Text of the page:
In the recent past, evidence accumulated in favour of a central role of group I metabotropic glutamate (mGlu) receptors, mGlu1 and mGlu5, in the modulation of cell excitability both of striatal medium spiny projection neurons (MSNs) and interneuronal population. Electrophysiological and pharmacological studies have clearly shown that activation of mGlu1 and mGlu5 receptors exerts distinct actions, depending on the neuronal subtype involved. MGlu5 receptor activation mediates the potentiation of NMDA responses in MSNs, and underlies the retrograde inhibitory signaling by endocannabinoids at corticostriatal synapses. Conversely, both group I mGlu receptors are involved in long-term synaptic plasticity of MSNs. Likewise, either mGlu1 or mGlu5 receptors are engaged in shaping the excitability of large cholinergic interneurons, playing different roles in the membrane responses. Differently, although GABAergic parvalbumin-positive, fast-spiking interneurons have been shown to express both group I receptors, only mGlu1 receptor seems to mediate membrane and synaptic responses. This review provides a brief survey of the cellular and synaptic actions of group I mGlu receptors, and discusses the potential relevance of these findings in neostriatal function and motor control.

Distinct roles of group I mGlu receptors in striatal function

PISANI, ANTONIO
2008

Abstract

In the recent past, evidence accumulated in favour of a central role of group I metabotropic glutamate (mGlu) receptors, mGlu1 and mGlu5, in the modulation of cell excitability both of striatal medium spiny projection neurons (MSNs) and interneuronal population. Electrophysiological and pharmacological studies have clearly shown that activation of mGlu1 and mGlu5 receptors exerts distinct actions, depending on the neuronal subtype involved. MGlu5 receptor activation mediates the potentiation of NMDA responses in MSNs, and underlies the retrograde inhibitory signaling by endocannabinoids at corticostriatal synapses. Conversely, both group I mGlu receptors are involved in long-term synaptic plasticity of MSNs. Likewise, either mGlu1 or mGlu5 receptors are engaged in shaping the excitability of large cholinergic interneurons, playing different roles in the membrane responses. Differently, although GABAergic parvalbumin-positive, fast-spiking interneurons have been shown to express both group I receptors, only mGlu1 receptor seems to mediate membrane and synaptic responses. This review provides a brief survey of the cellular and synaptic actions of group I mGlu receptors, and discusses the potential relevance of these findings in neostriatal function and motor control.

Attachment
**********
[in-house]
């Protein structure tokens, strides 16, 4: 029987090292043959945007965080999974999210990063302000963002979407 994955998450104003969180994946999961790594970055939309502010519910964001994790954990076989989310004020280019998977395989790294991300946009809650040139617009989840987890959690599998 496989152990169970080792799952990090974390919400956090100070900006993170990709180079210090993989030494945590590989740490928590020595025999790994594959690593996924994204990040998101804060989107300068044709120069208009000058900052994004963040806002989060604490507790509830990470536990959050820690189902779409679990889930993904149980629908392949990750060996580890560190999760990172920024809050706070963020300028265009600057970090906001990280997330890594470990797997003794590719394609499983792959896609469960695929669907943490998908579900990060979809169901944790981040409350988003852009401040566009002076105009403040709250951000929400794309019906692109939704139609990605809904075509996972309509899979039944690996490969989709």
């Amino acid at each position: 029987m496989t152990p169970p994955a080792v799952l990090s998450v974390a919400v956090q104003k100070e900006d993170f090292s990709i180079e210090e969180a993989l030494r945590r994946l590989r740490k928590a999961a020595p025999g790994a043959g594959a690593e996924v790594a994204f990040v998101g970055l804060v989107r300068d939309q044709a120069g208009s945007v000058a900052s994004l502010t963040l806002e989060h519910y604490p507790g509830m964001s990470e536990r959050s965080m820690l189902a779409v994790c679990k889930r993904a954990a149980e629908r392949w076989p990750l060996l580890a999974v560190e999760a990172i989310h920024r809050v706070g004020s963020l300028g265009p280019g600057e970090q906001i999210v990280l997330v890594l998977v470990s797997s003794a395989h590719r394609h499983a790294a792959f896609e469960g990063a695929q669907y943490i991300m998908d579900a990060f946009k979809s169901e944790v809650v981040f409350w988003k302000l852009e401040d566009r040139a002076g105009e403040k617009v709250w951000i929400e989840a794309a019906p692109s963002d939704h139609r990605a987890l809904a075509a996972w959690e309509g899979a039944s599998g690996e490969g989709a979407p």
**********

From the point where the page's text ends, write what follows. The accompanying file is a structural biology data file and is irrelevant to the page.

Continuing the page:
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Utilizza questo identificativo per citare o creare un link a questo documento: http://hdl.handle.net/11571/1352574
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